Emmylou Harris, shown during Friday's MusiCares tribute to Bruce… (Chris Pizzello / Associated…)
The phrase “and friends” rises to a whole new level when it’s attached to the names of Emmylou Harris and Rodney Crowell, who turned their joint appearance Saturday night at the Troubadour into an all-star Grammy Awards eve celebration of the overlapping worlds of Americana music, traditional folk and progressive country.
“We’re going to win a Grammy just for this night,” Crowell said with a broad smile midway through the show at which he and longtime friend and connoisseur of great songwriting, Harris, were joined by Joan Baez, Bonnie Raitt, the Zac Brown Band, J.D. Souther, Damien Rice, Joan Osborne, Shannon McNally, John Fullbright and Shawn Camp.
The congenial blend of veterans and newcomers reveled in the service of great songwriting over empty showmanship, trading songs and the spotlight roundtable-style a la Nashville’s famous sessions at the Bluebird Cafe.
The tone was set by Harris and Crowell, who started the evening not with any of their signature numbers but two songs from their new album, “Old Yellow Moon,” which won’t even be released for another two weeks. Harris took the lead on Hank DeVito’s “Hanging Up My Heart” and Crowell led Roger Miller’s “Invitation to the Blues,” which Crowell described as “ about as close as country music will ever get to Howlin’ Wolf.”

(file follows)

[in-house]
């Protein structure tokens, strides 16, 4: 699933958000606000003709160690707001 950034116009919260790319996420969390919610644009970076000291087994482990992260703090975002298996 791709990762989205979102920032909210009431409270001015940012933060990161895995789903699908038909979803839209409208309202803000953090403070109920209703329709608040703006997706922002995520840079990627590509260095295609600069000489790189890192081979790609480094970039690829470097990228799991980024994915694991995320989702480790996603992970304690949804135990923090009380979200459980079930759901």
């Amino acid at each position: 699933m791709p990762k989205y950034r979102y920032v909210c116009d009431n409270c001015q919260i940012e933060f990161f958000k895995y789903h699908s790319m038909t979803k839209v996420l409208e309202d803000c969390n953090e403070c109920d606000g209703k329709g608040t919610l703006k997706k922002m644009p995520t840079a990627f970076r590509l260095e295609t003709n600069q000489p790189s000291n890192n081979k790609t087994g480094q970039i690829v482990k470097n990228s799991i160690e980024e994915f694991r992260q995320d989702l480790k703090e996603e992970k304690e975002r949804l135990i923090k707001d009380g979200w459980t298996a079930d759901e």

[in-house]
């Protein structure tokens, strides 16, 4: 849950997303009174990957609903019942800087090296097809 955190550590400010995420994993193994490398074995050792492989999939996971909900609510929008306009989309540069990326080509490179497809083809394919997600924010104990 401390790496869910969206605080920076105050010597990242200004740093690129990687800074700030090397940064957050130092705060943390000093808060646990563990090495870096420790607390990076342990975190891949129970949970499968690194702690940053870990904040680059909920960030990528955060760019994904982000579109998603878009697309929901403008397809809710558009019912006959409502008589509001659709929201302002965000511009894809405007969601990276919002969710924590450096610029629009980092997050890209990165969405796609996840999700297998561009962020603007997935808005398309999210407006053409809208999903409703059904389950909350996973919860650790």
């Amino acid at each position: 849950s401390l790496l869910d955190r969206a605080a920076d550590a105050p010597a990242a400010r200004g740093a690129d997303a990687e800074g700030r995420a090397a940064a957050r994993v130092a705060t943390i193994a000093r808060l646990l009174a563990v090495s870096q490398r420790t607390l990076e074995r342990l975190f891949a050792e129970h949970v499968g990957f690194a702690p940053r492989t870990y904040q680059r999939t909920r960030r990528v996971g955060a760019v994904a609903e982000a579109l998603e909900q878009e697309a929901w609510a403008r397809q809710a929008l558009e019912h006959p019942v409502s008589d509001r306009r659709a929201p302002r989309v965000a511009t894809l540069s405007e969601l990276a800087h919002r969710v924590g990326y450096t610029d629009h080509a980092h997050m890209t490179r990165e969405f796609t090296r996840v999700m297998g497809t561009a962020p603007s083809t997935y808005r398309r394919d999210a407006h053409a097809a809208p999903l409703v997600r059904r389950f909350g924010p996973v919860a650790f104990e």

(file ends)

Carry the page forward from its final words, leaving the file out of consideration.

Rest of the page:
Other guests followed suit, offering a song, sometimes two, and then returning the focus to the evening’s host.
First-time Grammy nominee John Fullbright bypassed the opportunity to showcase anything from his Americana-category nominated album, “From the Ground Up,” instead offering a still-untitled new song that had Harris and Crowell watching and listening intently as he sang of the creeping realization of what real love means: “I didn’t know about silence / Until you were gone” the 24-year-old singer-songwriter from Okemah, Okla., sang in his dry drawl.
Raitt, whose nominated with Fullbright in the Americana category this year for her “Slipstream” album, and Harris engaged in a mutual admiration society, Raitt singing Richard Thompson’s oft-covered “Dimming Of the Day” and then her hit version of John Prine’s “Angel From Montgomery.”
When the show culminated with Harris’ introduction of folk queen Baez as “the reason I’m a singer,” Baez demonstrated her own penchant for songs that matter by sharing Steve Earle’s “God is God” before serving up her own 1973 hit “Diamonds and Rust.”
“There’s enough soul on this stage tonight,” Baez said with a smile at one point, “to be an antidote to the entire Grammys.”
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